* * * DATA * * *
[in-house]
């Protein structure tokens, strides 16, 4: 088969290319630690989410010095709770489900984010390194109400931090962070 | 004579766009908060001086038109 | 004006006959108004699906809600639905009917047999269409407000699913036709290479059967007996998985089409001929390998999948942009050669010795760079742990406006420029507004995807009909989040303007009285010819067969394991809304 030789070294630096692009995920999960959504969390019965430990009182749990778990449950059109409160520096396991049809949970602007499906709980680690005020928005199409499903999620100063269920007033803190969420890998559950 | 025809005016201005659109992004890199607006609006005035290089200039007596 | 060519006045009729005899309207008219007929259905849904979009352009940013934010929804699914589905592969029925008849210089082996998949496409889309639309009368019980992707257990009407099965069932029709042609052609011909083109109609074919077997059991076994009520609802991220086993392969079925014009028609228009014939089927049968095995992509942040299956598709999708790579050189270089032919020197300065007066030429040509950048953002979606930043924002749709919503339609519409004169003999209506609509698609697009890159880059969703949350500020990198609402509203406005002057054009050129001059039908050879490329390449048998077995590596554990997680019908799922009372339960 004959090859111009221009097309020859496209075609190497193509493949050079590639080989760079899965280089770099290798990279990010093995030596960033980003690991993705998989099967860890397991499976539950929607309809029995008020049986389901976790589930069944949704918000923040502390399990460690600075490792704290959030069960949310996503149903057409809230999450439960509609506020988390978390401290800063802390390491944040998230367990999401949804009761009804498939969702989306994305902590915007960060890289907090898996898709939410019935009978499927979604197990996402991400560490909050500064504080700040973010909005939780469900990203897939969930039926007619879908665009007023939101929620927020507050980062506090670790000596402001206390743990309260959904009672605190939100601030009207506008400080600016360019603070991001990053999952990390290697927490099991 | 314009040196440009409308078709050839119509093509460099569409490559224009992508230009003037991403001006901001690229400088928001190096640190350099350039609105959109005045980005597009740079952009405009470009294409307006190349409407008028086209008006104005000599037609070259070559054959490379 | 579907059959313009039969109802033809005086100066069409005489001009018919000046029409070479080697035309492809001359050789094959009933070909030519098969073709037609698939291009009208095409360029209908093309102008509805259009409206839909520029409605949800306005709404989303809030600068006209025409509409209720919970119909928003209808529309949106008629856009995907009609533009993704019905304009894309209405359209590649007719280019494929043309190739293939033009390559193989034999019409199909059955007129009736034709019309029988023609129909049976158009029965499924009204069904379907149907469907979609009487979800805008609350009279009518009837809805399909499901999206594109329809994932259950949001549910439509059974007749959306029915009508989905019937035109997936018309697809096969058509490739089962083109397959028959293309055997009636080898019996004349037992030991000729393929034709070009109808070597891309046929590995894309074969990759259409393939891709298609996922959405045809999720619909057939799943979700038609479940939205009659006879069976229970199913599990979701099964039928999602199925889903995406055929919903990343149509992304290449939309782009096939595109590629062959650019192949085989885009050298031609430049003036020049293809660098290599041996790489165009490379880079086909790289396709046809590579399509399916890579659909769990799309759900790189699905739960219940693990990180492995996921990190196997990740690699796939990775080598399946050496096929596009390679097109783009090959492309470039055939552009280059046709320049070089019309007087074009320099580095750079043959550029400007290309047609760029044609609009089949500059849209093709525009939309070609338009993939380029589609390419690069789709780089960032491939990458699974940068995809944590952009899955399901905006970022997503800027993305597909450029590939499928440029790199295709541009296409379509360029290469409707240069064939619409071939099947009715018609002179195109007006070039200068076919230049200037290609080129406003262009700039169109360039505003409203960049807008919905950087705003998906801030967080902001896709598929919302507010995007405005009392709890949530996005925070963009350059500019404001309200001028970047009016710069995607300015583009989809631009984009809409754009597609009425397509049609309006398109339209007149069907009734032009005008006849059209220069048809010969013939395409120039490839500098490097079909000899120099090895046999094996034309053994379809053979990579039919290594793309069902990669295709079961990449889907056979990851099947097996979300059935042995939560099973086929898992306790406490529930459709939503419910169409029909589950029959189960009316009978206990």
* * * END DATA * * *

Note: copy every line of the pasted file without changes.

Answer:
[in-house]
């Protein structure tokens, strides 16, 4: 088969290319630690989410010095709770489900984010390194109400931090962070 | 004579766009908060001086038109 | 004006006959108004699906809600639905009917047999269409407000699913036709290479059967007996998985089409001929390998999948942009050669010795760079742990406006420029507004995807009909989040303007009285010819067969394991809304 030789070294630096692009995920999960959504969390019965430990009182749990778990449950059109409160520096396991049809949970602007499906709980680690005020928005199409499903999620100063269920007033803190969420890998559950 | 025809005016201005659109992004890199607006609006005035290089200039007596 | 060519006045009729005899309207008219007929259905849904979009352009940013934010929804699914589905592969029925008849210089082996998949496409889309639309009368019980992707257990009407099965069932029709042609052609011909083109109609074919077997059991076994009520609802991220086993392969079925014009028609228009014939089927049968095995992509942040299956598709999708790579050189270089032919020197300065007066030429040509950048953002979606930043924002749709919503339609519409004169003999209506609509698609697009890159880059969703949350500020990198609402509203406005002057054009050129001059039908050879490329390449048998077995590596554990997680019908799922009372339960 004959090859111009221009097309020859496209075609190497193509493949050079590639080989760079899965280089770099290798990279990010093995030596960033980003690991993705998989099967860890397991499976539950929607309809029995008020049986389901976790589930069944949704918000923040502390399990460690600075490792704290959030069960949310996503149903057409809230999450439960509609506020988390978390401290800063802390390491944040998230367990999401949804009761009804498939969702989306994305902590915007960060890289907090898996898709939410019935009978499927979604197990996402991400560490909050500064504080700040973010909005939780469900990203897939969930039926007619879908665009007023939101929620927020507050980062506090670790000596402001206390743990309260959904009672605190939100601030009207506008400080600016360019603070991001990053999952990390290697927490099991 | 314009040196440009409308078709050839119509093509460099569409490559224009992508230009003037991403001006901001690229400088928001190096640190350099350039609105959109005045980005597009740079952009405009470009294409307006190349409407008028086209008006104005000599037609070259070559054959490379 | 579907059959313009039969109802033809005086100066069409005489001009018919000046029409070479080697035309492809001359050789094959009933070909030519098969073709037609698939291009009208095409360029209908093309102008509805259009409206839909520029409605949800306005709404989303809030600068006209025409509409209720919970119909928003209808529309949106008629856009995907009609533009993704019905304009894309209405359209590649007719280019494929043309190739293939033009390559193989034999019409199909059955007129009736034709019309029988023609129909049976158009029965499924009204069904379907149907469907979609009487979800805008609350009279009518009837809805399909499901999206594109329809994932259950949001549910439509059974007749959306029915009508989905019937035109997936018309697809096969058509490739089962083109397959028959293309055997009636080898019996004349037992030991000729393929034709070009109808070597891309046929590995894309074969990759259409393939891709298609996922959405045809999720619909057939799943979700038609479940939205009659006879069976229970199913599990979701099964039928999602199925889903995406055929919903990343149509992304290449939309782009096939595109590629062959650019192949085989885009050298031609430049003036020049293809660098290599041996790489165009490379880079086909790289396709046809590579399509399916890579659909769990799309759900790189699905739960219940693990990180492995996921990190196997990740690699796939990775080598399946050496096929596009390679097109783009090959492309470039055939552009280059046709320049070089019309007087074009320099580095750079043959550029400007290309047609760029044609609009089949500059849209093709525009939309070609338009993939380029589609390419690069789709780089960032491939990458699974940068995809944590952009899955399901905006970022997503800027993305597909450029590939499928440029790199295709541009296409379509360029290469409707240069064939619409071939099947009715018609002179195109007006070039200068076919230049200037290609080129406003262009700039169109360039505003409203960049807008919905950087705003998906801030967080902001896709598929919302507010995007405005009392709890949530996005925070963009350059500019404001309200001028970047009016710069995607300015583009989809631009984009809409754009597609009425397509049609309006398109339209007149069907009734032009005008006849059209220069048809010969013939395409120039490839500098490097079909000899120099090895046999094996034309053994379809053979990579039919290594793309069902990669295709079961990449889907056979990851099947097996979300059935042995939560099973086929898992306790406490529930459709939503419910169409029909589950029959189960009316009978206990």